The knowledge concerning the transmission of HPV through sexual contact was stated by 335 (46.8%) respondents. In contrast, 318 (44.4%) did not know about it. Regarding the best time to be vaccinated against HPV, participants who did not know were 381 (53.2%); however, 110 (15.4%) pointed the best time for vaccination is to be after marriage, 17 (2.4%) after first sexual contact, or childbirth, and 208 (29.1%) considered the best time for vaccination is before the first sexual contact. When we checked the knowledge of the participants about whether cervical cancer is preventable via vaccination, 163 (22.8%) answered yes, while 167 (23.3%) answered no, and 386 (53.9%) did not know about cervical cancer prevention. Accordingly, the overall knowledge about HPV and cervical cancer and their associated risk factors was significantly related to the participant’s age group; specifically, the age group between 20 and 30 years old had the highest knowledge score among all other age groups. (P value 0.000) (Table 2). Additionally, the knowledge about cervical cancer and HPV was positively associated with the highest education levels; university and post-university groups. (P value 0.000) (Supplementary Table S1).
We asked the participants if they were offered a free cervical cancer screening would they do it or not. A total of 112 (15.6%) did not respond, while 521 (72.8%) agreed to be screened and 83 (11.6%) refused to be screened. Also, those confirmed to be screened for cervical cancer within the next three years were 256 (35.8%). Respondents’ attitudes and practices towards cervical cancer screening were also significant among different age groups. The willingness to get cancer screening was highest among the age group of 20 – 30 years old. (p-value .001). Again, cancer screening willingness was also highest among the university and post-university group 109 (96%). (Supplementary Table S2). Nevertheless, 112 (15.6%) of study participants have expressed that their reason for refusing the cervical cancer screening was mainly because of their psychological fear of finding out that they have it already.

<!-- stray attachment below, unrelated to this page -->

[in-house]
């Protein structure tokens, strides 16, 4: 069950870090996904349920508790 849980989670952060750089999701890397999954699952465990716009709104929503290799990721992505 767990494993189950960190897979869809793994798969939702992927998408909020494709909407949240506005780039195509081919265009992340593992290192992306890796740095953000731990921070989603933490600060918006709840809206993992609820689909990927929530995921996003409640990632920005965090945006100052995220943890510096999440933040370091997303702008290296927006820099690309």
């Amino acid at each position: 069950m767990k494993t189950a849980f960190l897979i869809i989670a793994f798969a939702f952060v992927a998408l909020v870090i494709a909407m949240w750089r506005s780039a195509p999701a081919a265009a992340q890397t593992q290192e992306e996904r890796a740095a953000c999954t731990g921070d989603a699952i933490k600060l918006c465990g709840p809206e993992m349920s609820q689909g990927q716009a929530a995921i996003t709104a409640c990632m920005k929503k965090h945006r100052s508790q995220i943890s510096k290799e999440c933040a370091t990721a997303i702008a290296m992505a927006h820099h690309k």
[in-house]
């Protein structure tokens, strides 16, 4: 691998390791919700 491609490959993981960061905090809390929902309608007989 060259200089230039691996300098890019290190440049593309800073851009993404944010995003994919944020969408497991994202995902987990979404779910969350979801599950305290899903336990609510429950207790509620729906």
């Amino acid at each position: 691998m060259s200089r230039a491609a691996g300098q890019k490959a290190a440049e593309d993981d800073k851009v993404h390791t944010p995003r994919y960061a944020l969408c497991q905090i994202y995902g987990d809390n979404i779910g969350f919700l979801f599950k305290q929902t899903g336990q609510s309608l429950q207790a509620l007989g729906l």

Those who had HPV vaccination were 29 (4.1%), while those who did not get the vaccine were 687 (95.9%), the percentage of vaccine recipients was insignificantly associated with the age group (P-value 0.74). The question about willingness to receive the HPV vaccine for free was yes for 473 (66.1%), the frequency had slightly decreased to 52.9% (379/716) when they were asked whether they are willing to be vaccinated even if they have to pay for it. Regarding vaccine refusal reasons, 83 (11.6%) responded that they do not trust the vaccine safety, 75 (10.5%) considered there is no need to have the vaccine as they are not sexually active, 43 (6.0%) were due to the cost of vaccine might be very high. (Table 3). The correlation of the educational levels with the respondent practices related to HPV and cervical cancer is shown in Supplementary Table S3.
The regression models to predict the effectors on participants’ knowledge, attitude, and practice were showing a low standard deviation of the estimate with higher values of the adjusted R square; [R: 0.041, 0.017, and 0.006; STD: 1.527, 0.417, and 0.426] indicates that the participant’s knowledge, attitude, and practice levels are more influenced by the combination of occupation, educational level, family income, and marital status all together than affected by each affecter separately (Table 4).